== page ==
Bourdieu as DM – Capital and Habitus in Dungeons & Dragons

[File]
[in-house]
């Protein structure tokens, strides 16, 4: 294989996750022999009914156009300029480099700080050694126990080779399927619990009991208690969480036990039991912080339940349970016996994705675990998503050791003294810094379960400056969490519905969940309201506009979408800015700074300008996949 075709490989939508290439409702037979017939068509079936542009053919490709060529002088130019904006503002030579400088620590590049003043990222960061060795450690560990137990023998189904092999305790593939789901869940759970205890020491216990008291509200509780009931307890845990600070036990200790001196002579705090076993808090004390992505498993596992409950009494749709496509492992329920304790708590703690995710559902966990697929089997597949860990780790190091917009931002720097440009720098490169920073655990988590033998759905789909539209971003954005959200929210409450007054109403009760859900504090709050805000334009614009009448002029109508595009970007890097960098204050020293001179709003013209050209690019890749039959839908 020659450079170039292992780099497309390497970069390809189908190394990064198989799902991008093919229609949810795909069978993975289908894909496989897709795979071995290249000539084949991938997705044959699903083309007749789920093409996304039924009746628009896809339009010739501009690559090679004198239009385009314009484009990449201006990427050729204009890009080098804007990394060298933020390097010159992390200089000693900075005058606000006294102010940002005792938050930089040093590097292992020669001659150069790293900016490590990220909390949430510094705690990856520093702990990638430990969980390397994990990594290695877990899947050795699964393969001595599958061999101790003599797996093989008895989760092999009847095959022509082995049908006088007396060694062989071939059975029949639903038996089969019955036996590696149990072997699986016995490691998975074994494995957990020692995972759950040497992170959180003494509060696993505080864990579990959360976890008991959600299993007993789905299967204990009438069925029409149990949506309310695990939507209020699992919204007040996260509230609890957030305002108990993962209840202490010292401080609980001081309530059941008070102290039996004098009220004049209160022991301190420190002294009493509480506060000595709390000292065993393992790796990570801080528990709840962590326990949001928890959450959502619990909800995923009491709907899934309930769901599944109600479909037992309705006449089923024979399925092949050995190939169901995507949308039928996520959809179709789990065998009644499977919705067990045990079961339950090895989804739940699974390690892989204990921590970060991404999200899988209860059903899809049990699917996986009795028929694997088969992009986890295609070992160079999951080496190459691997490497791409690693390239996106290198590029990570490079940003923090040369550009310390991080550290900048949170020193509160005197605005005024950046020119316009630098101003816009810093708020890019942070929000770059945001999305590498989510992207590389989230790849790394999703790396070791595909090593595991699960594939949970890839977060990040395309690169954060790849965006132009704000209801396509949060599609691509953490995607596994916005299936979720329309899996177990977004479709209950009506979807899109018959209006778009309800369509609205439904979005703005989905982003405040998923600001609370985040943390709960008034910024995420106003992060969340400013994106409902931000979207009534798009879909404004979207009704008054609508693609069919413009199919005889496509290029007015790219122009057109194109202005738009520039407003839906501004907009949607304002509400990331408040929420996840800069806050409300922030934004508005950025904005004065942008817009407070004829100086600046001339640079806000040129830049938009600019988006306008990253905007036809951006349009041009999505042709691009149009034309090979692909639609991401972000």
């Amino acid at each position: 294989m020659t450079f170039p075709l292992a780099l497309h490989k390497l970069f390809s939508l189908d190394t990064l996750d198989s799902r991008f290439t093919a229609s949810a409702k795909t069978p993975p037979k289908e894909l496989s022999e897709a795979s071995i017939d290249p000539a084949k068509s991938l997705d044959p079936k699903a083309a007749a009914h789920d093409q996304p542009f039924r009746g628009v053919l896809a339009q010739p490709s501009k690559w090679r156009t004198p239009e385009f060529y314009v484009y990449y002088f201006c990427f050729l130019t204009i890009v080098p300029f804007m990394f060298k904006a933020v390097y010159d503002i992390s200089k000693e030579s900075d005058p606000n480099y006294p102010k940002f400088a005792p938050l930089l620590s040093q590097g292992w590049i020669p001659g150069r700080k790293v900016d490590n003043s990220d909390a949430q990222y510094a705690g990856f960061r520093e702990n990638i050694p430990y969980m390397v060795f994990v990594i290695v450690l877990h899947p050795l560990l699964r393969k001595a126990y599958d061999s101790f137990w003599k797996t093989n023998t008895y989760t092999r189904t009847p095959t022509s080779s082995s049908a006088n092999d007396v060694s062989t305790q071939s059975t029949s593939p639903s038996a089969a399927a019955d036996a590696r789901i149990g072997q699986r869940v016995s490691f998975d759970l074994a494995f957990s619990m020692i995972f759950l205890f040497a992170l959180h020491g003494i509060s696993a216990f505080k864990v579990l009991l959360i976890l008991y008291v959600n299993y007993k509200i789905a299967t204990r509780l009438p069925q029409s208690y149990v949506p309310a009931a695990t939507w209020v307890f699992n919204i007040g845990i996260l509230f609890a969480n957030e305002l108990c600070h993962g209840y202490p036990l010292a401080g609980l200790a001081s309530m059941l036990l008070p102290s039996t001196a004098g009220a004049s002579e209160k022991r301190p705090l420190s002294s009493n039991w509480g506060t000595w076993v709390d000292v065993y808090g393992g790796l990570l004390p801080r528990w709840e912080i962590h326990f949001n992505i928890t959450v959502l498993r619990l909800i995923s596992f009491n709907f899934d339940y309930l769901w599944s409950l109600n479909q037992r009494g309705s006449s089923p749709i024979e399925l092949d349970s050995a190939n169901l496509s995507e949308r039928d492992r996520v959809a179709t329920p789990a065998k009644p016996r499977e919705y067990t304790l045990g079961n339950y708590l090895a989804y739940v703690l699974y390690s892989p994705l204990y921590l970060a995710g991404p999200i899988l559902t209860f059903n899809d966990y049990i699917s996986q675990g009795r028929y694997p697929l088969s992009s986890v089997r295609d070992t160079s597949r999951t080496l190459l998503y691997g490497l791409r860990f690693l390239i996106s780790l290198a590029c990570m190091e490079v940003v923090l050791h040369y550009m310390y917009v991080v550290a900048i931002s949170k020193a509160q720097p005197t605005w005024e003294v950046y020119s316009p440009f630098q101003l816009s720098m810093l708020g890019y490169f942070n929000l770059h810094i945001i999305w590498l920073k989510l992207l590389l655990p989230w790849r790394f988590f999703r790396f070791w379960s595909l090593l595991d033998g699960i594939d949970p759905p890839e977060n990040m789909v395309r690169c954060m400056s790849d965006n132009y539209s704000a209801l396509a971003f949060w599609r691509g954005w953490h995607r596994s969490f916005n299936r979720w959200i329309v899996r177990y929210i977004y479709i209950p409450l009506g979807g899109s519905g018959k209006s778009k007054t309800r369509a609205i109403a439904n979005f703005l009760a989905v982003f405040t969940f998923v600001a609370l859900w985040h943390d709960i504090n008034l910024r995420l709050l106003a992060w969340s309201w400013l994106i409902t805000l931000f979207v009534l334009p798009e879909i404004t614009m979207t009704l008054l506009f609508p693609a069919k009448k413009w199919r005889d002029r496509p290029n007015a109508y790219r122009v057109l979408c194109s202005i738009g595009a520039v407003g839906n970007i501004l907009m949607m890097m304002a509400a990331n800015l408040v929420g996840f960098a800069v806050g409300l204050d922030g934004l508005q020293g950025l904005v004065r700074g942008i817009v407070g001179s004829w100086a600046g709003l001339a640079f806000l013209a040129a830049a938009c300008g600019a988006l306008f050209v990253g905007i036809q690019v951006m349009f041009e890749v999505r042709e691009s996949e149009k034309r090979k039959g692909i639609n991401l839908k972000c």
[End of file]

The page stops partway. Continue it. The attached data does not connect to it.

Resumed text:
In previous writings, I have theorized that there are types of capital at the gaming table, specifically symbolic and linguistic capital surrounding archetypes in players, such as the rules lawyer. I posit that gamists, by introducing their powerful characters, are displaying another type of cultural capital associated with mastery of the algorithms. Being able to create, discover, or manipulate tables and character builds represents a form of “hacking the system” as it were. One of the limiting factors for Dungeon Masters who might wish to discourage gamists/min-maxxers is clear evidence that they have put in a great deal of time in the design of their characters. Whether the result of research, collaboration, or trial and error, the “broken” character is indeed a testament to the vast knowledge of the gamist. Further, to use more concepts from practice theory, creation of these characters represent a game habitus, a “feel of the game” that works within the constraints of the game algorithms. The “hacks” are not breaking the rules as much as they are bending them. The style of gaming is not without consequence, as the gamist character has the distinct possibility of “vastly overshadowing their peers in their area of expertise, being poorly suited to roleplaying, and disrupting the game’s balance. On the other hand, to players who primarily see and enjoy games as creative optimization problems, min-maxing is the only fun way to play games.”